Renault Group’s intention to separate its electric vehicle division from its internal combustion engine unit was made official earlier this month when the automaker said the move was aimed at accelerating the transition to an all-electric future and supporting the fast-growing EV market.
As it turns out, Renault “has already received partnership demands” for the ICE unit it plans to create as a separate division from the one dedicated to EVs and software, one source familiar with the matter told Reuters. By attracting partners for its ICE business, Renault aims to free up funds to invest in EVs.
According to the report, the carmaker intends to retain majority ownership of its electric division, which will employ more than 10,000 people. The EV unit could be listed on the French stock exchange via an IPO in the second half of 2023.
In a May 12 press release, Renault said its electric arm would be based in France while the ICE unit would have its headquarters abroad. Renault plans to remain only a reference shareholder in the internal combustion engine division, not a controlling shareholder, two other sources said. One of them said the carmaker may end up keeping a 40% stake in the ICE business, which will have similar staff levels with the EV unit.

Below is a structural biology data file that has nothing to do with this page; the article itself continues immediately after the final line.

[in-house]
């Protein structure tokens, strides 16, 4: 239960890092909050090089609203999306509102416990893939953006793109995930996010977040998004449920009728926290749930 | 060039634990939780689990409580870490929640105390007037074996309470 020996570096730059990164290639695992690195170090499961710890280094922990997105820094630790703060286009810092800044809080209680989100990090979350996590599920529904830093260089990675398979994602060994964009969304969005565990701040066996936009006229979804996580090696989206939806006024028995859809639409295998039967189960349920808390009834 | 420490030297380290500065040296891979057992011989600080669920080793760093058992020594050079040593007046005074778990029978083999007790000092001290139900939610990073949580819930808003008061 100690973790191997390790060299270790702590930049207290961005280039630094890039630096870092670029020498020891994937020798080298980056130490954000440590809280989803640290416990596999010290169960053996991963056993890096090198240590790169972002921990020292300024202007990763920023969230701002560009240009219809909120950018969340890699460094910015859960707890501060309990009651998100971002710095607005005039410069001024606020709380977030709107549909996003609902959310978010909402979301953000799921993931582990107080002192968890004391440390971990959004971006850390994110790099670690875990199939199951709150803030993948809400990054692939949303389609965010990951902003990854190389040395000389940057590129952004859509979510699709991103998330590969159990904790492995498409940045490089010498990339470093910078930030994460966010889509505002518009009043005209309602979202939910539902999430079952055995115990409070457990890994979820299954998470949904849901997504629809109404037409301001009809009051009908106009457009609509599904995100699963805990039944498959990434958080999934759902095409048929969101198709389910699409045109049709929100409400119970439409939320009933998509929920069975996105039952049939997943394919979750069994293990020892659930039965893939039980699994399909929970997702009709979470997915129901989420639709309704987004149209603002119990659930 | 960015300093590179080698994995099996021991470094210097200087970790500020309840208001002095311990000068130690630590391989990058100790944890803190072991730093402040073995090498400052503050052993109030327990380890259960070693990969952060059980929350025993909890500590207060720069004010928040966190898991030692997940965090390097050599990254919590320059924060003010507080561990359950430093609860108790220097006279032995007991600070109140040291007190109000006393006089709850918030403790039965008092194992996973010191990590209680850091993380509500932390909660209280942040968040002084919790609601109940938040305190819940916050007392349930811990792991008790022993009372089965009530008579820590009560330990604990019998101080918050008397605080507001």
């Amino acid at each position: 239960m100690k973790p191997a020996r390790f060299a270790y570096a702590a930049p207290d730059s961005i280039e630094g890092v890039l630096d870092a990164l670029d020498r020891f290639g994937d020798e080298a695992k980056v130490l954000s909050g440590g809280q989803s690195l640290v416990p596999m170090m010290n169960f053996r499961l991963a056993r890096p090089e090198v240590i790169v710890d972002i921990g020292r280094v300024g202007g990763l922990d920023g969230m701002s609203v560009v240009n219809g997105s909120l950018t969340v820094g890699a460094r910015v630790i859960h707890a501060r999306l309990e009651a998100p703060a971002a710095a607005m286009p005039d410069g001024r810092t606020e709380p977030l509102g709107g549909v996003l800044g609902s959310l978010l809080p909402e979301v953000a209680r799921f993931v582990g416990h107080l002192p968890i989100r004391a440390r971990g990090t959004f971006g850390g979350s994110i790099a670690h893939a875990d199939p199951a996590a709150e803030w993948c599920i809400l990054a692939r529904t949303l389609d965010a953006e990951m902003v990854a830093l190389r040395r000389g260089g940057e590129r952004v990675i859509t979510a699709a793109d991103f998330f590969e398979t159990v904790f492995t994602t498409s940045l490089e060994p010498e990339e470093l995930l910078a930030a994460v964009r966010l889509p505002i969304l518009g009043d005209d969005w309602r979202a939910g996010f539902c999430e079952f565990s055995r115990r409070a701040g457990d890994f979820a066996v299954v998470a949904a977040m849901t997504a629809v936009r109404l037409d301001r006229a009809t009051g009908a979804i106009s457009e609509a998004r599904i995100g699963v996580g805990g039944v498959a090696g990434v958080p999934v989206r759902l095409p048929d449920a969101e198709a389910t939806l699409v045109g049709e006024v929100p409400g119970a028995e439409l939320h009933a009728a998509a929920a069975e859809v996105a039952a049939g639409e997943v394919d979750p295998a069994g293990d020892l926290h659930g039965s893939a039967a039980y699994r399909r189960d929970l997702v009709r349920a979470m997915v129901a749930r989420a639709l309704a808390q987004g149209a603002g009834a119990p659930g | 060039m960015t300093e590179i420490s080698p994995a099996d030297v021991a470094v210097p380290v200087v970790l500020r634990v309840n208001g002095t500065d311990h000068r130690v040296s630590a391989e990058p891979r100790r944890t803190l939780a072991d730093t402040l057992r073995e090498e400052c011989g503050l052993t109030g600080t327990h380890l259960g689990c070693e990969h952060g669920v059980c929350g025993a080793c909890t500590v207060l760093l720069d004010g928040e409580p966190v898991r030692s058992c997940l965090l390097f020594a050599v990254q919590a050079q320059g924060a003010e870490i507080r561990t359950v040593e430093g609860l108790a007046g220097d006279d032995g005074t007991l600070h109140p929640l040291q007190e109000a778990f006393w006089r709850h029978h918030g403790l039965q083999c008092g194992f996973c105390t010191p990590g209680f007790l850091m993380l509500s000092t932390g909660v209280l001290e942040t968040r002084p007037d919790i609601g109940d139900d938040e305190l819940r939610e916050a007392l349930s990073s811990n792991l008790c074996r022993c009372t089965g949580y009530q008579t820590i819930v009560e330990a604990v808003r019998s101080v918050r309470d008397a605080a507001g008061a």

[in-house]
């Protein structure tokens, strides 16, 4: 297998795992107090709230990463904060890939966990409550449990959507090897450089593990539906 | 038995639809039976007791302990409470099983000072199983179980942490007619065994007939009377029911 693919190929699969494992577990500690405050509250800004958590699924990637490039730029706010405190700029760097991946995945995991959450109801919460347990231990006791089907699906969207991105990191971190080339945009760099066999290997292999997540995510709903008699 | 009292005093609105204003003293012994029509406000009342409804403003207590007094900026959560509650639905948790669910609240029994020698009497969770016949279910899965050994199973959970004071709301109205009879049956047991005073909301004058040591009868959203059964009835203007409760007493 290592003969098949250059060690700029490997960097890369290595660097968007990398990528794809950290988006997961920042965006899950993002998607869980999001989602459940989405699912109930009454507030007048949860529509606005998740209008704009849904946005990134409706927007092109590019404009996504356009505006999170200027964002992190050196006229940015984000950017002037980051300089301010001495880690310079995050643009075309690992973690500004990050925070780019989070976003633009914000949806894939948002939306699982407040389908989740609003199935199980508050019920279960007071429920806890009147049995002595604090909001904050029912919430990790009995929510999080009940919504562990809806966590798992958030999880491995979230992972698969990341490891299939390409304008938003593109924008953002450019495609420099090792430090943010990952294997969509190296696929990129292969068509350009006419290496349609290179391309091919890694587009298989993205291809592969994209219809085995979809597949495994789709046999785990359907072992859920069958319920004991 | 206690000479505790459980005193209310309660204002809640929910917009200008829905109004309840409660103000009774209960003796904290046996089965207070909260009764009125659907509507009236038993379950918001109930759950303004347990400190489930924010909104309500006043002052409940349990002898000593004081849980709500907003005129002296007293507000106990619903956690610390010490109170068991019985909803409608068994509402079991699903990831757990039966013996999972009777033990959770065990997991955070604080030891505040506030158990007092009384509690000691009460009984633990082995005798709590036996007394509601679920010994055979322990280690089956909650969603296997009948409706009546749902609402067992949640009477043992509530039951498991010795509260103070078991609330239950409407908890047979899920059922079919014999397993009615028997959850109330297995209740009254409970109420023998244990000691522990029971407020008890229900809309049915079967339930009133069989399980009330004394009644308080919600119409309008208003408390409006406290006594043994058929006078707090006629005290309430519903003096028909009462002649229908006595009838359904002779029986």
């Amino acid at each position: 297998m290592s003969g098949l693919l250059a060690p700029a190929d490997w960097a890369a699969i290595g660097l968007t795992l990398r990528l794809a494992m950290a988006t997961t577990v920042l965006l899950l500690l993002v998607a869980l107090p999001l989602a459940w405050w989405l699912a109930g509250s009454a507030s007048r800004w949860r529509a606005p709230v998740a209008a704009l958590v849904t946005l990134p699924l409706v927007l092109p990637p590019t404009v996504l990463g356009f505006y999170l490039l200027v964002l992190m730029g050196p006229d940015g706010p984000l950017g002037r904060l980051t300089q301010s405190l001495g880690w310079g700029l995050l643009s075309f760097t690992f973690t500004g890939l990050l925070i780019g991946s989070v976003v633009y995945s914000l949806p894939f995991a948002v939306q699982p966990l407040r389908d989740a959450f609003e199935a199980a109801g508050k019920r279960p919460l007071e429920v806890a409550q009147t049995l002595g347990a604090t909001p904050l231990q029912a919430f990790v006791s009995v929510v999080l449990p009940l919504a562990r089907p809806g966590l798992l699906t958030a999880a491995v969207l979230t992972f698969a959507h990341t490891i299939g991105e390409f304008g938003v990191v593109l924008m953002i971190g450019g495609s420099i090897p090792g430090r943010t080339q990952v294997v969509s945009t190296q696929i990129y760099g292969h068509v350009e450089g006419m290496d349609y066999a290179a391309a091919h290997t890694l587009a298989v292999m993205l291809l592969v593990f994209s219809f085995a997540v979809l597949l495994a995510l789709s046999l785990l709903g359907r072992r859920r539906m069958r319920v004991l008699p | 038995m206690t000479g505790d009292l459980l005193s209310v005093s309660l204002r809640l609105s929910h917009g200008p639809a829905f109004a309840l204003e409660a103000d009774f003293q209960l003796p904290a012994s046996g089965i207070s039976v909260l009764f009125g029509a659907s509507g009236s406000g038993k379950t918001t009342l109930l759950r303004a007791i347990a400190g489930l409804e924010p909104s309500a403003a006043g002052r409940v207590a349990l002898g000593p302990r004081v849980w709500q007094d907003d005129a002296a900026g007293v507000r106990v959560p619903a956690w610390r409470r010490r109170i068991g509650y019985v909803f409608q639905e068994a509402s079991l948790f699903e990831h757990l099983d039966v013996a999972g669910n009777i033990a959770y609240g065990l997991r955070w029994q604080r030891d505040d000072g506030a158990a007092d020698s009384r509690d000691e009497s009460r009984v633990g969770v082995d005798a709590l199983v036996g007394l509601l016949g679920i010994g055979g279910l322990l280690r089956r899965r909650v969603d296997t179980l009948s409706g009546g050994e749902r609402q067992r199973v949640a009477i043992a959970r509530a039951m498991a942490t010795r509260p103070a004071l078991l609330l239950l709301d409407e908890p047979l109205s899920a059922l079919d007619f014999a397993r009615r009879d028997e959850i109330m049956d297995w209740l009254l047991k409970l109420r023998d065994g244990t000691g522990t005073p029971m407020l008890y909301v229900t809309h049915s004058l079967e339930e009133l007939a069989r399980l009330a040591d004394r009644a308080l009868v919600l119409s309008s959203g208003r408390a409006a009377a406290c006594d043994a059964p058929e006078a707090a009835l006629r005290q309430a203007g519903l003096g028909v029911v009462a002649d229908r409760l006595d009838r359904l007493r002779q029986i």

Gallery: Renault Megane E-Tech Electric at IAA 2021
The ICE entity will include factories producing engines and gearboxes for gasoline, diesel and hybrid cars in Spain, Portugal, Turkey, Romania, and Latin America. Renault is expected to make the plans official this autumn at a Capital Market Day.
In April, Renault Group CEO Luca de Meo mentioned Nissan, other automotive groups and long-term investors as potential partners for its combustion engine business. The executive is scheduled to travel to Japan next month to discuss potential Japanese participation in its electric and combustion engine businesses.
As a reminder, Renault has a strategic alliance with Nissan and Mitsubishi as well as a partnership with Mercedes-Benz Group dating back to 2016.
More recently, the French carmaker signed partnerships with other companies, such as China’s Geely Automobile Holdings. Earlier this month, Renault sold 34% of its South Korean unit to Geely, which owns Volvo Cars and is a shareholder in Mercedes. Renault and Geely plan to develop hybrid vehicles that will be made at the French carmaker’s plant in Busan.
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